Description: A story written according to specific guidelines to describe a situation in terms of relevant cues and common responses. Social stories are usually written for individual students, reflecting on the student’s perception of a situation.
Examples: Comic strip conversations, Thinking stories, or Story boxes
Research Summary: Preliminary evidence indicates that social stories may be effective in reducing problem behavior or improving adaptive behavior, particularly when used in conjunction with applied behavior analytic teaching methods. To benefit from this approach, individuals with autism spectrum disorders may need to be able to communicate in sentences that connect different ideas to each other.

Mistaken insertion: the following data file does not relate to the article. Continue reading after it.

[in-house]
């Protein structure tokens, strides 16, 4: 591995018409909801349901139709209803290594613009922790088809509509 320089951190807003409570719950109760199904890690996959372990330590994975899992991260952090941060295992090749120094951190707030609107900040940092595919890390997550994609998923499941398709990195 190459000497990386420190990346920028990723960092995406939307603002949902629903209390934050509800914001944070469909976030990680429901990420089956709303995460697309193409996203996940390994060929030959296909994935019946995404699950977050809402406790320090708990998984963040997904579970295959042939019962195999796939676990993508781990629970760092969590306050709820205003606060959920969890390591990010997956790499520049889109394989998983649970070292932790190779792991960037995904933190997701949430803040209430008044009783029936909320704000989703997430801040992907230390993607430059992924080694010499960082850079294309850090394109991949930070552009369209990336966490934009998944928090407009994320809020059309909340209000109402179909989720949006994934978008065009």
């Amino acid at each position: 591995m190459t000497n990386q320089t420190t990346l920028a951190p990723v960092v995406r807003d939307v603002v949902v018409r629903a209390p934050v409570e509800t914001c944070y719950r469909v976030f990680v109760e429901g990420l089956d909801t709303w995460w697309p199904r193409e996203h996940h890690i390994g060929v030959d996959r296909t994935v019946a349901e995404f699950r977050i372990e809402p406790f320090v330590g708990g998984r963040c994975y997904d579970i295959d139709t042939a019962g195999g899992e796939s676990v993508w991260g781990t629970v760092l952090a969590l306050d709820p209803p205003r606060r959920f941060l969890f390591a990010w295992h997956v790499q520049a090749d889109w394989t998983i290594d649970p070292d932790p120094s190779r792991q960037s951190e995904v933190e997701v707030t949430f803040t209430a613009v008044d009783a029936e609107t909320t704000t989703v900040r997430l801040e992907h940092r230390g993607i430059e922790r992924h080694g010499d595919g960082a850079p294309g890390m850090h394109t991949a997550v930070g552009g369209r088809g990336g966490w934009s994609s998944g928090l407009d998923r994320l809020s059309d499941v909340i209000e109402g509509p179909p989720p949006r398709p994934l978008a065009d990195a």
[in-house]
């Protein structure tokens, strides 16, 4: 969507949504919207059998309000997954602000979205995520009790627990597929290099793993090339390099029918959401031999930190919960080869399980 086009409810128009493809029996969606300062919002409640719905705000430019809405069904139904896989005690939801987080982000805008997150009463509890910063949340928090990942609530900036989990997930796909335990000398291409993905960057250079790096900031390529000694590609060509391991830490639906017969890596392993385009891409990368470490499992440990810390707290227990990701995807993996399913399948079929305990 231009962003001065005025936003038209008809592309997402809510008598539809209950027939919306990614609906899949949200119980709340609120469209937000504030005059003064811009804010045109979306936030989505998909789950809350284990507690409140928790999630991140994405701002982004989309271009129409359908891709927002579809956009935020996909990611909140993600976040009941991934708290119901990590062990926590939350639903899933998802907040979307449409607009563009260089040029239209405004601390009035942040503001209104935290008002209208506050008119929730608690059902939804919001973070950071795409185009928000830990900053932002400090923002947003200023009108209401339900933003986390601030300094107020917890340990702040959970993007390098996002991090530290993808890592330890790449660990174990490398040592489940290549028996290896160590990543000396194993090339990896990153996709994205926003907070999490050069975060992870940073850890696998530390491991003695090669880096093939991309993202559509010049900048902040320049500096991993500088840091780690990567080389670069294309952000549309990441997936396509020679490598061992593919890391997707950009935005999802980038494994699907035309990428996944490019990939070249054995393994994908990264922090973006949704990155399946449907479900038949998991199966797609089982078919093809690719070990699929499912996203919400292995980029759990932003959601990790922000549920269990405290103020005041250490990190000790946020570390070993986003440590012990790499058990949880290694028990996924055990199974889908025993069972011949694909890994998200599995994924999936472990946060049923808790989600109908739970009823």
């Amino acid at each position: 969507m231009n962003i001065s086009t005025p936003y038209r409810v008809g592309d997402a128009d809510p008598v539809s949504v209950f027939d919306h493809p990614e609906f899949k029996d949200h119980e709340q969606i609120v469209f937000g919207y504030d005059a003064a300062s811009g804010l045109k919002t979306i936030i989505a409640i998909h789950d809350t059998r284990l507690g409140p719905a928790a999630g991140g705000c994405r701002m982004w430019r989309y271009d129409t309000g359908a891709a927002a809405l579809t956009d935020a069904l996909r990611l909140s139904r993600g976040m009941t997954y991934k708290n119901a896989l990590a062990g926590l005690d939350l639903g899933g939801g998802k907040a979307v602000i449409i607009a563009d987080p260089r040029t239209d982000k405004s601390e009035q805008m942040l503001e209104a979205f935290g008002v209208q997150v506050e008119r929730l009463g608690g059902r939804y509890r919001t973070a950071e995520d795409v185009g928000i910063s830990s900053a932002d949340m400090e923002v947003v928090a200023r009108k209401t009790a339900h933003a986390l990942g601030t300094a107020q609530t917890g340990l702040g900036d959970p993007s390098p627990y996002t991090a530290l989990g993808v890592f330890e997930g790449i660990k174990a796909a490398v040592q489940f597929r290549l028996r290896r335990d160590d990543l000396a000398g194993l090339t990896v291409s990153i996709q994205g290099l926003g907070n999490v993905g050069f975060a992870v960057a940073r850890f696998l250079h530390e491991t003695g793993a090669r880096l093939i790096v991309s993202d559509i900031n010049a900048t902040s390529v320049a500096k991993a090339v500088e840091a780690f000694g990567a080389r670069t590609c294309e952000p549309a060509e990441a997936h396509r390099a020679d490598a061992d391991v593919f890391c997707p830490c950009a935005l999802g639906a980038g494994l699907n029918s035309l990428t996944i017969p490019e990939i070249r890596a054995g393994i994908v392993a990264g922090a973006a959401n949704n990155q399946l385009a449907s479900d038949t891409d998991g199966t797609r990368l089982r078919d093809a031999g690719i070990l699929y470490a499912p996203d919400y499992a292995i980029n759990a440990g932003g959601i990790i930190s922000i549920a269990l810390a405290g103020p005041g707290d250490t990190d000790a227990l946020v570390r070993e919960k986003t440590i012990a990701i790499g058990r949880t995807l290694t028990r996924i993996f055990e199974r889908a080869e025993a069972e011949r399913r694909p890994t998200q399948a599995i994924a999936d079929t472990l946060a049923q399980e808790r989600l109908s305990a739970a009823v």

Recommendations: An important area for future research is to evaluate social stories in studies with strong experimental designs. Professionals should present social stories as having limited scientific support, encourage families who are considering this intervention to use it in conjunction with other teaching methods, and recommend careful evaluation of the intervention.
Selected scientific studies:
- Scattone, D., Tingstrom, D. H., & Wilczynski, S. M. (2006). Increasing appropriate social interactions of children with autism spectrum disorders using social stories. Focus on Autism and Other Developmental Disabilities, 21, 211-222.
- Scattione, D., Wilczynski, S. M., & Edwards, R. P. (2002). Decreasing disruptive behaviors of children with autism using social stories. Journal of Autism and Developmental Disorders, 32, 535-543.
- Thiemann, K. S., & Goldstein, H. (2001). Social stories, written text cues, and video feedback: Effects on social communication of children with autism. Journal of Applied Behavior Analysis, 34, 425-446.
- Reynhout, G., & Carter, M. (2006). Social Stories for children with disabilities. Journal of Autism and Developmental Disorders, 36, 445-469.